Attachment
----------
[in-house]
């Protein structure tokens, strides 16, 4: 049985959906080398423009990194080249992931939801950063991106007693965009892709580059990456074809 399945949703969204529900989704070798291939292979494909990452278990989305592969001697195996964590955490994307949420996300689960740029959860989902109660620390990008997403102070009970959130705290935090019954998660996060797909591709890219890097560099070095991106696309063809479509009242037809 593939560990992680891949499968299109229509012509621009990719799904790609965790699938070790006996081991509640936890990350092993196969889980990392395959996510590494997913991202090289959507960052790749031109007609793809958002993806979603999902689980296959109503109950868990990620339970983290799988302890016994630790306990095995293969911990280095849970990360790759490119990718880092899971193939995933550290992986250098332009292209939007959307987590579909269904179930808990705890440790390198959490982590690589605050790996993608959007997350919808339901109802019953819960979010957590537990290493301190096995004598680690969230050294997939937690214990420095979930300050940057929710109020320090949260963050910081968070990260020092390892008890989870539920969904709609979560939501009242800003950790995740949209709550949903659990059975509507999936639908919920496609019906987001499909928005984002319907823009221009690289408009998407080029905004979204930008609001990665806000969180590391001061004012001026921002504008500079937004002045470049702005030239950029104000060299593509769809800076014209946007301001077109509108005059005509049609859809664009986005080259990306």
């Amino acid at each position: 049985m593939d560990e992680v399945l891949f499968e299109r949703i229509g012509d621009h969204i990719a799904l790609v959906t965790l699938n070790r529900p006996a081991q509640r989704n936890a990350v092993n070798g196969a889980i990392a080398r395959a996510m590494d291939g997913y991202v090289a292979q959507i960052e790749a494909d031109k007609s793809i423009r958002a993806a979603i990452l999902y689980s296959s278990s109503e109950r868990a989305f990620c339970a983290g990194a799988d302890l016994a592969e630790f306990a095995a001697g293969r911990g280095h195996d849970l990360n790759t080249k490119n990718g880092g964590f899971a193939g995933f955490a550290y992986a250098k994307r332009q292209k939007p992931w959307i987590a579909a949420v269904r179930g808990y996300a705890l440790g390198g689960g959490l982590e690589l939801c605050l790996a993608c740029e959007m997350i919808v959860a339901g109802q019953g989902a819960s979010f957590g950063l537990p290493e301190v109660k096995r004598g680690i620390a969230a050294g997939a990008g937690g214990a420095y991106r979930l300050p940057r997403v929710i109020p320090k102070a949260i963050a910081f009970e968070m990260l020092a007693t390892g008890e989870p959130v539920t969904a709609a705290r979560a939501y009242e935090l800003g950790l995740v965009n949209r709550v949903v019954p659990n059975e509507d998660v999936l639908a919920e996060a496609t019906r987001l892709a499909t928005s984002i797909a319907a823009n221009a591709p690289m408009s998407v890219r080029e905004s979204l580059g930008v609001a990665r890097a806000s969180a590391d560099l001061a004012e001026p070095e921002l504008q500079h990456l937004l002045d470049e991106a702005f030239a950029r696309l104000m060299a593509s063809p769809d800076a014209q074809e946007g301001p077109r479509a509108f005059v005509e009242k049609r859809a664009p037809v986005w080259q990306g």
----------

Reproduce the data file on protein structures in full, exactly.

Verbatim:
[in-house]
């Protein structure tokens, strides 16, 4: 049985959906080398423009990194080249992931939801950063991106007693965009892709580059990456074809 399945949703969204529900989704070798291939292979494909990452278990989305592969001697195996964590955490994307949420996300689960740029959860989902109660620390990008997403102070009970959130705290935090019954998660996060797909591709890219890097560099070095991106696309063809479509009242037809 593939560990992680891949499968299109229509012509621009990719799904790609965790699938070790006996081991509640936890990350092993196969889980990392395959996510590494997913991202090289959507960052790749031109007609793809958002993806979603999902689980296959109503109950868990990620339970983290799988302890016994630790306990095995293969911990280095849970990360790759490119990718880092899971193939995933550290992986250098332009292209939007959307987590579909269904179930808990705890440790390198959490982590690589605050790996993608959007997350919808339901109802019953819960979010957590537990290493301190096995004598680690969230050294997939937690214990420095979930300050940057929710109020320090949260963050910081968070990260020092390892008890989870539920969904709609979560939501009242800003950790995740949209709550949903659990059975509507999936639908919920496609019906987001499909928005984002319907823009221009690289408009998407080029905004979204930008609001990665806000969180590391001061004012001026921002504008500079937004002045470049702005030239950029104000060299593509769809800076014209946007301001077109509108005059005509049609859809664009986005080259990306």
């Amino acid at each position: 049985m593939d560990e992680v399945l891949f499968e299109r949703i229509g012509d621009h969204i990719a799904l790609v959906t965790l699938n070790r529900p006996a081991q509640r989704n936890a990350v092993n070798g196969a889980i990392a080398r395959a996510m590494d291939g997913y991202v090289a292979q959507i960052e790749a494909d031109k007609s793809i423009r958002a993806a979603i990452l999902y689980s296959s278990s109503e109950r868990a989305f990620c339970a983290g990194a799988d302890l016994a592969e630790f306990a095995a001697g293969r911990g280095h195996d849970l990360n790759t080249k490119n990718g880092g964590f899971a193939g995933f955490a550290y992986a250098k994307r332009q292209k939007p992931w959307i987590a579909a949420v269904r179930g808990y996300a705890l440790g390198g689960g959490l982590e690589l939801c605050l790996a993608c740029e959007m997350i919808v959860a339901g109802q019953g989902a819960s979010f957590g950063l537990p290493e301190v109660k096995r004598g680690i620390a969230a050294g997939a990008g937690g214990a420095y991106r979930l300050p940057r997403v929710i109020p320090k102070a949260i963050a910081f009970e968070m990260l020092a007693t390892g008890e989870p959130v539920t969904a709609a705290r979560a939501y009242e935090l800003g950790l995740v965009n949209r709550v949903v019954p659990n059975e509507d998660v999936l639908a919920e996060a496609t019906r987001l892709a499909t928005s984002i797909a319907a823009n221009a591709p690289m408009s998407v890219r080029e905004s979204l580059g930008v609001a990665r890097a806000s969180a590391d560099l001061a004012e001026p070095e921002l504008q500079h990456l937004l002045d470049e991106a702005f030239a950029r696309l104000m060299a593509s063809p769809d800076a014209q074809e946007g301001p077109r479509a509108f005059v005509e009242k049609r859809a664009p037809v986005w080259q990306g």